Saturday, January 23, 2010

Art, and Betrayal and Friendship

This piece of art was obtained in a roundabout way.  It is not a particularly happy tale, but it is about how art can twist things, even relations among best of friends.  This piece was first spied in the front window of Peter Spielhagen's antique store in the West Village.  I saw it out of the corner of my eye and stopped short.  My boyfriend at the time, Terry, went a few steps beyond before noticing that I was no longer at his side.  He hated when I did that.

I pointed to the painting in the window and said how much I liked it.  We went in and asked as to the price, and of course I didn't buy it on the spot. Again, I had to somehow justify the purchase.  I didn't think the piece would sell very quickly in any case, but knew that I would be back to take another look.  When I did go back, about three days later, the piece had been sold.  I won't say that I was heartbroken, but I did feel as if I had lost one of the best things I had seen in awhile.

This work portrays a boy grasping tree branches to climb out of a lake or pond, and glancing back for friends or just to check his progress above the water.  (Other observers may insist that the swimmer is checking to place his next step down into the lake.  I don't agree.) The piece is dated 1969 and signed by the artist, Robert Kalthoff, a winner of the Sargent Medal.  It measures approximately 14.5"w x 9"h.

Why I like this piece:  

There is a certain calm aura to this work.  At first it was a mystery to me why the artist chose to portray the swimmer leaving the pond with his face turned away.  But I realize that although the subject is approaching the viewer, and the sense of movement out of the water is palpable, the subject's backward glance creates a tension between time progressing and regressing.  The piece therefore has a heightened sense of the suspension of time which translates well to the viewer.  

Time can only "regress" in our minds, our memories.  We can't stop the cycles and flows of time around us.  But the artist has created a scene that partakes of stopping time in its simplest elements.  This is quite different than taking a snapshot and saying that time has been stopped.  The piece communicates its central message without any extraneous narrative; it shows a moment, at a shore, when a boy is climbing out of the water.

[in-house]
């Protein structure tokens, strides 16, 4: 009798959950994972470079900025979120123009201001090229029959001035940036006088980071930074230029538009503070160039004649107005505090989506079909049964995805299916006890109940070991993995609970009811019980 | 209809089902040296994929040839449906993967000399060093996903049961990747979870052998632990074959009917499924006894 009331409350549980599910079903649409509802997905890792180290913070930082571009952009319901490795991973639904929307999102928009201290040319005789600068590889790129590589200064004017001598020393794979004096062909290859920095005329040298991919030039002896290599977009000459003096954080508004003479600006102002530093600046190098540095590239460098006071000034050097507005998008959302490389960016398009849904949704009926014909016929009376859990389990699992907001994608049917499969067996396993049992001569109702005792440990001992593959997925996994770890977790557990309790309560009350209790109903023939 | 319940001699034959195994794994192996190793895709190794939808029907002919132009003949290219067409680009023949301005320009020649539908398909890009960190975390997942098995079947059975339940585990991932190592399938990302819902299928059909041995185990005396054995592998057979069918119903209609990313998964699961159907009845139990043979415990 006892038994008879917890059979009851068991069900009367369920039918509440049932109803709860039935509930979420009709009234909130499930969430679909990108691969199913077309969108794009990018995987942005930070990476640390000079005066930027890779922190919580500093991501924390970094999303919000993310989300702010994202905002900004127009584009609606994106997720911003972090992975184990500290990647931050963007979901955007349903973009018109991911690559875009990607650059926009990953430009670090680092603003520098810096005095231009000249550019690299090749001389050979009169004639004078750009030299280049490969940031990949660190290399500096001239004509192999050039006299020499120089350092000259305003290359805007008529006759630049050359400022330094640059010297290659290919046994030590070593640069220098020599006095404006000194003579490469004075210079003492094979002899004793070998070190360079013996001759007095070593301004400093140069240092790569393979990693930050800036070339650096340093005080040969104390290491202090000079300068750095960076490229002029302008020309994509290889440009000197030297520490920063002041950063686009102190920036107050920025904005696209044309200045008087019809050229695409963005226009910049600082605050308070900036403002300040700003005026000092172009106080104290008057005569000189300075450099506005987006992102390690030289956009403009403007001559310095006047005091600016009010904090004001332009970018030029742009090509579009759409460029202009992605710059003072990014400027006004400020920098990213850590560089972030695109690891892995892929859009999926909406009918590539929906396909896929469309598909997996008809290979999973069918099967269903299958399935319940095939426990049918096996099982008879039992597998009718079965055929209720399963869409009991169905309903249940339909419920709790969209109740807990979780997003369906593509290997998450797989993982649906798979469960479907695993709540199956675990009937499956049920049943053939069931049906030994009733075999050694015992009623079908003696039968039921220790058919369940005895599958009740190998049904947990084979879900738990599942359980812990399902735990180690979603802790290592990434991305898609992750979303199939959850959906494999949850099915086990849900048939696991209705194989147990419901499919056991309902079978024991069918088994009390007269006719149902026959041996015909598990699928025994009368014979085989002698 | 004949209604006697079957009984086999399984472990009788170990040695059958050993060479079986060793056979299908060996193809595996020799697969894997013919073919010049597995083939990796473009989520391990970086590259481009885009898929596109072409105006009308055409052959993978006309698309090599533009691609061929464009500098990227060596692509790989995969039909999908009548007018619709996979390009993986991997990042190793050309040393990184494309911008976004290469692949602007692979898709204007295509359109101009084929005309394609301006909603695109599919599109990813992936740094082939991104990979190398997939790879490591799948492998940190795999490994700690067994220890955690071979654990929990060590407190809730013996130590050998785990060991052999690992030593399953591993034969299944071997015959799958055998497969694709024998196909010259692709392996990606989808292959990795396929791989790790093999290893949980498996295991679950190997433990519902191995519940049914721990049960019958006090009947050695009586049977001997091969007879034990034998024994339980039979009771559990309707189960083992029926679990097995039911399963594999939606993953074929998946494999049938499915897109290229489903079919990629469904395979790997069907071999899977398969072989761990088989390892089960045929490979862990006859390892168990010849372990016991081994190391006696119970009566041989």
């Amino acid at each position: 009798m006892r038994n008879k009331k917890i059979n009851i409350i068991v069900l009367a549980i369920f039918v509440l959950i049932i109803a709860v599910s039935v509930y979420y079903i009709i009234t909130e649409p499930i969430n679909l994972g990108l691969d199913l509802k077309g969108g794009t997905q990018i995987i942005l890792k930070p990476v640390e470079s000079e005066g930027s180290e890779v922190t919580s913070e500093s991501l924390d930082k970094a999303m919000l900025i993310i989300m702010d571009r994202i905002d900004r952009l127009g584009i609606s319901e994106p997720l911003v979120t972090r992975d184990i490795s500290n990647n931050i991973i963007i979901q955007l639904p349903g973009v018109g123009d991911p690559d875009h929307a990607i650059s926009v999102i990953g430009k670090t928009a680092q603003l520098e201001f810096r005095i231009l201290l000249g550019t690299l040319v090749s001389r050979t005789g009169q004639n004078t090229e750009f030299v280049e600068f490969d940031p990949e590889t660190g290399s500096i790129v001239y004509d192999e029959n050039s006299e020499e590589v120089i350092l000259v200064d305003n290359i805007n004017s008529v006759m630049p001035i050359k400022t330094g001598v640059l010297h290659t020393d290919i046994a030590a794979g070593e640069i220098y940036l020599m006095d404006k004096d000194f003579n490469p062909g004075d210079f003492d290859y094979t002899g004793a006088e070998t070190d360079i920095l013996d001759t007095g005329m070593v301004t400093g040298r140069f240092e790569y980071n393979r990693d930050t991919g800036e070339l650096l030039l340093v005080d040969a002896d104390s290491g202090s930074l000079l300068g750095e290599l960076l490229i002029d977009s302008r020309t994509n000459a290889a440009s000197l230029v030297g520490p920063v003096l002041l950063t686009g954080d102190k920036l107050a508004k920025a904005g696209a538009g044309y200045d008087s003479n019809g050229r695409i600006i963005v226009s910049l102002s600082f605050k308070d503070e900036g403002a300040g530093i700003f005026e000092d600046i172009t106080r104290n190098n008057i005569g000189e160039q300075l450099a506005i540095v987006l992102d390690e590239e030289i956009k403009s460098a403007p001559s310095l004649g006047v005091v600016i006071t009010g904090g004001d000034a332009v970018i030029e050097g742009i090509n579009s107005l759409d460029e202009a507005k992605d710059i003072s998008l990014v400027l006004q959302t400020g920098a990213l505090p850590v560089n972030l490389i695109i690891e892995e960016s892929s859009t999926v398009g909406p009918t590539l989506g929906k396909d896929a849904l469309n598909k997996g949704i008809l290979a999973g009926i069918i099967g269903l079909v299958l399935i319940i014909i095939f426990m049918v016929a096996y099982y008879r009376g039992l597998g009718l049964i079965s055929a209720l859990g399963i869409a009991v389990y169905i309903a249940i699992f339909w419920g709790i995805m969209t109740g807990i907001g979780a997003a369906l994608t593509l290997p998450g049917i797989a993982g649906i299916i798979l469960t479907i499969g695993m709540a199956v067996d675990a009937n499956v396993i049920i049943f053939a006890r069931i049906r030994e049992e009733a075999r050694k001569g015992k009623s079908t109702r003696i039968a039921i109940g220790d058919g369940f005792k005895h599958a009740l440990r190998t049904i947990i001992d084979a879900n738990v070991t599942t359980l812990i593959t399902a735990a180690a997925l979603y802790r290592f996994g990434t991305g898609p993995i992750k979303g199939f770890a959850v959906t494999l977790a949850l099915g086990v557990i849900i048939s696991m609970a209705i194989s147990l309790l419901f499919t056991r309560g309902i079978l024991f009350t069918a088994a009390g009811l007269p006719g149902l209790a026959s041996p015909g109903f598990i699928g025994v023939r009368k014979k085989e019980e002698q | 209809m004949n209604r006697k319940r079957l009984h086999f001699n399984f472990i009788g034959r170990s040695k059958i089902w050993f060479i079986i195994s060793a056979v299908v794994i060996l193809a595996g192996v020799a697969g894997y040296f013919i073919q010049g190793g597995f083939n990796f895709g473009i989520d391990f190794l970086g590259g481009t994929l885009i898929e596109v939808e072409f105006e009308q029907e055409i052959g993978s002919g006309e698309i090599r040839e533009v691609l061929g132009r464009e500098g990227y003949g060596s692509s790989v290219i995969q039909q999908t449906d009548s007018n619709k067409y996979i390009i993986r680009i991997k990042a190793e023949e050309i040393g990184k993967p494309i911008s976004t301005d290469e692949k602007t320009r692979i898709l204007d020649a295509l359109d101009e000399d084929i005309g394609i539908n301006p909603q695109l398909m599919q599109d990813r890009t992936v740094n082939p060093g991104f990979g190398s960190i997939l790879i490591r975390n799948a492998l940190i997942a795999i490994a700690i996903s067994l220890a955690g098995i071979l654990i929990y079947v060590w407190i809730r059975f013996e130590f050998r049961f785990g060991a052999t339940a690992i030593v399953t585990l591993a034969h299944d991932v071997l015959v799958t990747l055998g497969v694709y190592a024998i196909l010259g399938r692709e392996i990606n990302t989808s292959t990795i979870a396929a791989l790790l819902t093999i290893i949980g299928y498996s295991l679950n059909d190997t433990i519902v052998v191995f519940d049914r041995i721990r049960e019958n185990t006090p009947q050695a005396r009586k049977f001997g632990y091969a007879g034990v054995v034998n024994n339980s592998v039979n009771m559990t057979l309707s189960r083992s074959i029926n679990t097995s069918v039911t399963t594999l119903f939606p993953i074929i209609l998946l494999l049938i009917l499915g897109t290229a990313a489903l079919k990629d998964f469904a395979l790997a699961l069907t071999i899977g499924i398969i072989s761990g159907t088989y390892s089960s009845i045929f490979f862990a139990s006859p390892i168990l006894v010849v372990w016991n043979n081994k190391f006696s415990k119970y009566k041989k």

Many of my friends have expressed their wish to have this work when I'm "finished" with it.  It has pride of place whether it hangs solo on a wall or is grouped with other work; it always takes center stage. 

What this piece reminds me of: 

The first encounter with this work was in late 1983.  By the summer of 1984 I had mostly forgotten about it, but one evening while visiting Terry, my now ex-boyfriend, it did come up in conversation.  Terry said he had something to confess, went over to a closet, and pulled the art work out.  He said that he had intended to give it to me for a birthday present, but then decided to keep it for himself. 

Now, Terry and I were still very close friends.  He was a software engineer for Intel, and had a very strong artistic bent as well.  You will see his work in a later post.  Unfortunately, Terry was beginning to have symptoms of HIV-related illnesses in 1984.  Although our sexual relations had ended, his illnesses, and the friendships I had gained through knowing him, kept us close. 

When he pulled this out of his closet, and explained himself, I could barely contain my anger.  I was flabbergasted, and came very close to ending our friendship right there.  Of course, there were a few weeks during which our contact was minimal.  I was trying to process how he could do that, how he could hide from me something which he knew was important to me.  I went through all that and decided he was more important than what he had done with the art.  

Terry passed away in early 1985.  His parents were very supportive, both of Terry and of the group of friends who had taken care of him prior to their arrival.  Terry had admitted to them the gravity of his illness in late 1984.  They did not challenge the estate, and so his possessions were divided equally among those named in the will.  Everyone knew the story of the picture.

Cut to about a decade later.  I had a new partner, Dan, and we were working on putting together a country house on the Delaware.  Milford, PA was becoming a destination town for people looking for reasonable country homes.  Much of the town was being renovated.  One prominent new resident was Sean Strub, who had purchased an old hotel.  Diagonally across the street from that hotel was the old Pennsylvania School of Forestry, a building dating from the late 1800s.  It had been renovated to house several antique vendors.  One of those vendors was Peter Spielhagen.  He and his partner's business now occupies a majority of the building.

On a visit there over ten years ago, I noticed canvases that were eerily reminiscent of the "Swimmer."  Mr. Spielhagen confirmed that it was the same artist.  So a piece of art that already had a decidedly strange history in my life took another turn.  I discovered that there was a living artist with an important career behind it. Peter Spielhagen gracefully reminded  me of the artist's name in a recent email.